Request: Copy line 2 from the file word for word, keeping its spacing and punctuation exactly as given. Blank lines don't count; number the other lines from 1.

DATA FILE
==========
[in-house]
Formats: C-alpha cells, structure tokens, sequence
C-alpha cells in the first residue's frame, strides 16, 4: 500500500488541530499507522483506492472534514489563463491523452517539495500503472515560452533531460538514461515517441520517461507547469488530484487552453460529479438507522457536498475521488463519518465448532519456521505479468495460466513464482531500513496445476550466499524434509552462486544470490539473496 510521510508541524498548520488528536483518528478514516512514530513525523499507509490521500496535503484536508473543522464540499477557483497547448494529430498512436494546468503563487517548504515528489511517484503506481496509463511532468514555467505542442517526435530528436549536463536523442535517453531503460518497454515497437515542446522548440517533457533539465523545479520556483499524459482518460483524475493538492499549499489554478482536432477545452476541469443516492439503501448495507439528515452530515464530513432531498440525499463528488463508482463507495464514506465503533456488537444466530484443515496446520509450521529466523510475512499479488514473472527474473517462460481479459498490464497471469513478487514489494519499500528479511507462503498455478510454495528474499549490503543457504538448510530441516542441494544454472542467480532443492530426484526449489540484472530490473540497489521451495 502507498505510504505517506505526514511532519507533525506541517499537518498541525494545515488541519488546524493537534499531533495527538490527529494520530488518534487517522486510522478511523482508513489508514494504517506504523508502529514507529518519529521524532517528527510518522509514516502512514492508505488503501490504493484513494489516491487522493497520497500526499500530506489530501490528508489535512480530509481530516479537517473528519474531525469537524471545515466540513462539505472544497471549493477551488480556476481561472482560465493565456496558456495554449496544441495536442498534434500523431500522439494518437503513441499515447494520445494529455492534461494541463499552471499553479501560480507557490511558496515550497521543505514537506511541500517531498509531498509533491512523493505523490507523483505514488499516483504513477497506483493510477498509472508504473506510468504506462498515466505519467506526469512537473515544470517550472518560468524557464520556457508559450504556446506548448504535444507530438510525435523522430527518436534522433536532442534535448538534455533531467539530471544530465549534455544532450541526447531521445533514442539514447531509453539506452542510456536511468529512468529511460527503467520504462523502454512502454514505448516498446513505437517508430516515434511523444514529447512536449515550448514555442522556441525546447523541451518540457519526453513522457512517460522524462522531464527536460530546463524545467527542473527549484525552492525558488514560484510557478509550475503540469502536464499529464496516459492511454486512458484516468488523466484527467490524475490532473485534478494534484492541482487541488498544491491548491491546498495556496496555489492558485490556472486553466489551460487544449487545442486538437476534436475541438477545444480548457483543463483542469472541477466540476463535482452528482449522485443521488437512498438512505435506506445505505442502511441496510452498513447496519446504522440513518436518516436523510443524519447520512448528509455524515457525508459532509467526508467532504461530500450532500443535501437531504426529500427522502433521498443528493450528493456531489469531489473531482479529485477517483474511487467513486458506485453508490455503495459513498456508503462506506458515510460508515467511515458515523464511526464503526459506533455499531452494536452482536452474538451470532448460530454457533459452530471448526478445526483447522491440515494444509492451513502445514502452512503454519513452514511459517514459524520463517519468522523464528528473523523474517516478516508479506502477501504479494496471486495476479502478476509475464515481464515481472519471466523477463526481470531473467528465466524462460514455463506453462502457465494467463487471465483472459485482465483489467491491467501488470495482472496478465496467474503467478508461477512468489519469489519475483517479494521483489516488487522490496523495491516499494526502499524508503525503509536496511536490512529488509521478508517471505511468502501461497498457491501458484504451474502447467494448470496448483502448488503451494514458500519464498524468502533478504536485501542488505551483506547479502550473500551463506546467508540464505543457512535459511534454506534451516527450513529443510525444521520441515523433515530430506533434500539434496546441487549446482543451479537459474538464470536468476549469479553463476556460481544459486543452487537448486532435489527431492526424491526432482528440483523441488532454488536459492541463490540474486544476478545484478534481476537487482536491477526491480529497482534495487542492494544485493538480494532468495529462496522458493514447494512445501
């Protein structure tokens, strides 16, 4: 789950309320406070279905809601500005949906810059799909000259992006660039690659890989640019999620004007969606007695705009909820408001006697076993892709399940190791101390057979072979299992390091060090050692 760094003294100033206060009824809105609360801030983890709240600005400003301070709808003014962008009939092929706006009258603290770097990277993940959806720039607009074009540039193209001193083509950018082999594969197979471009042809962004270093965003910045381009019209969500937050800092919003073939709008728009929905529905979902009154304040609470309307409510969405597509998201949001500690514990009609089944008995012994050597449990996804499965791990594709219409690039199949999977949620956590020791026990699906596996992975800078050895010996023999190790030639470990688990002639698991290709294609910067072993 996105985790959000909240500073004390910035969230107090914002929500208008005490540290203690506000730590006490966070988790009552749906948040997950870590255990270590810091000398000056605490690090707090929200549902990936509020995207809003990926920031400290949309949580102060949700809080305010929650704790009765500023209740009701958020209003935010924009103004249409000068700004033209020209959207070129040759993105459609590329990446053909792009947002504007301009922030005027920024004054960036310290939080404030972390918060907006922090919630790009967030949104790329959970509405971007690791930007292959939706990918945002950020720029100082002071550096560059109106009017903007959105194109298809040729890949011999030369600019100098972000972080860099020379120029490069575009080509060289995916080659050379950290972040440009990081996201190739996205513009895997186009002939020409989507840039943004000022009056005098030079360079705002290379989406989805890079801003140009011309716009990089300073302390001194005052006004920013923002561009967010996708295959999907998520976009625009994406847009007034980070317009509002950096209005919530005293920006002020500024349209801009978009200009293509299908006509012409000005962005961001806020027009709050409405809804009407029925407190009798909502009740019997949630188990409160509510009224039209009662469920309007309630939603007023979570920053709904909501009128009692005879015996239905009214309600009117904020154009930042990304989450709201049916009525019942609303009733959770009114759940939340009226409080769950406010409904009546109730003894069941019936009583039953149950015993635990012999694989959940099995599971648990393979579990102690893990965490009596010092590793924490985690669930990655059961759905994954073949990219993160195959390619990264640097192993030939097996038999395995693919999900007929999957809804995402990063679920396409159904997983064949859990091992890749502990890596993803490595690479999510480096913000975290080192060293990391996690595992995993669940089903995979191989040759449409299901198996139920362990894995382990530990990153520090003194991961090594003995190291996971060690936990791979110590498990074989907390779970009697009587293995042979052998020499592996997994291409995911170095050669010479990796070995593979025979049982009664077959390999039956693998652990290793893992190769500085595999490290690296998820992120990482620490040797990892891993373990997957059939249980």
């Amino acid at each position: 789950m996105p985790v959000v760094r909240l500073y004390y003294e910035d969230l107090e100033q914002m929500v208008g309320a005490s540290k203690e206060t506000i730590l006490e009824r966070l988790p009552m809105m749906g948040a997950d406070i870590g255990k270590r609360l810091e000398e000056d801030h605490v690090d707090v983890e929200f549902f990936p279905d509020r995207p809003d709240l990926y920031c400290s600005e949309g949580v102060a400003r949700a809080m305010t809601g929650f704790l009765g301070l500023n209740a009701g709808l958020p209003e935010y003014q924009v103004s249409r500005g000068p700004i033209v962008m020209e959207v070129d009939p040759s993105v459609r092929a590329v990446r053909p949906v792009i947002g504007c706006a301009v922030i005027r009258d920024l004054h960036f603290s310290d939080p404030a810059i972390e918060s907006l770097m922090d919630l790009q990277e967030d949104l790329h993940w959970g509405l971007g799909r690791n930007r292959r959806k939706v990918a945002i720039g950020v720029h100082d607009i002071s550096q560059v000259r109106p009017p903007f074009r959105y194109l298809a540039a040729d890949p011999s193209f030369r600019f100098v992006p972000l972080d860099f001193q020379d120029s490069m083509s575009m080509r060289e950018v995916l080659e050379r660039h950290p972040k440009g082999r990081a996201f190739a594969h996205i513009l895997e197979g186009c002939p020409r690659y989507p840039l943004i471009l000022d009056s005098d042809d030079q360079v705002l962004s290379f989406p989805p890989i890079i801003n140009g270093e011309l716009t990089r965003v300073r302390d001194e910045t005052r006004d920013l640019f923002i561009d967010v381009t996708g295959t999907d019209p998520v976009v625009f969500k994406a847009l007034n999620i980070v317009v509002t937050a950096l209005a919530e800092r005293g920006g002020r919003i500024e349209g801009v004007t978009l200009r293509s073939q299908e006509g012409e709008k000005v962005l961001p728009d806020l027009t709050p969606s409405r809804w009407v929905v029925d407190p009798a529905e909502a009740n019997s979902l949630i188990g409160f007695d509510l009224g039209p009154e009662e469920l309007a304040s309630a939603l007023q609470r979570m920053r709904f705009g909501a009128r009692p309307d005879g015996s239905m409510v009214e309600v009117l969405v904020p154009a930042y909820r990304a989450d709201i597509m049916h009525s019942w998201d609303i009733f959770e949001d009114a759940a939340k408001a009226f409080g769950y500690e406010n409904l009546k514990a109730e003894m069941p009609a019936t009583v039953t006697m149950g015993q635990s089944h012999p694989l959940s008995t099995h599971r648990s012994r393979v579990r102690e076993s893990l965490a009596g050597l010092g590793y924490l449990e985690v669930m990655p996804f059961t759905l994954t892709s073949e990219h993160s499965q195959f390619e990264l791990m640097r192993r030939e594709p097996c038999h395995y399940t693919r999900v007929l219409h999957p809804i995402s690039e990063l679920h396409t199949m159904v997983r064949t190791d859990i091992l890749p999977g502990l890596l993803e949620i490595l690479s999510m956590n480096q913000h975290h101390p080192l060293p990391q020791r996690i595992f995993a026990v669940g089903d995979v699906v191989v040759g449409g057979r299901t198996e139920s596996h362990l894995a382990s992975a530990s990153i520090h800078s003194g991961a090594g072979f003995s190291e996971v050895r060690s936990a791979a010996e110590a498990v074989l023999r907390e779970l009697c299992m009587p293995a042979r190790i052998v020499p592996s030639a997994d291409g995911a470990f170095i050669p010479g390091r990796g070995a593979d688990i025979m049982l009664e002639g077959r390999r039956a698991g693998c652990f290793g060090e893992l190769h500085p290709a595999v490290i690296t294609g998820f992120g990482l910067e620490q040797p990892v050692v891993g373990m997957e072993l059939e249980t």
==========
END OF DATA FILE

Formats: C-alpha cells, structure tokens, sequence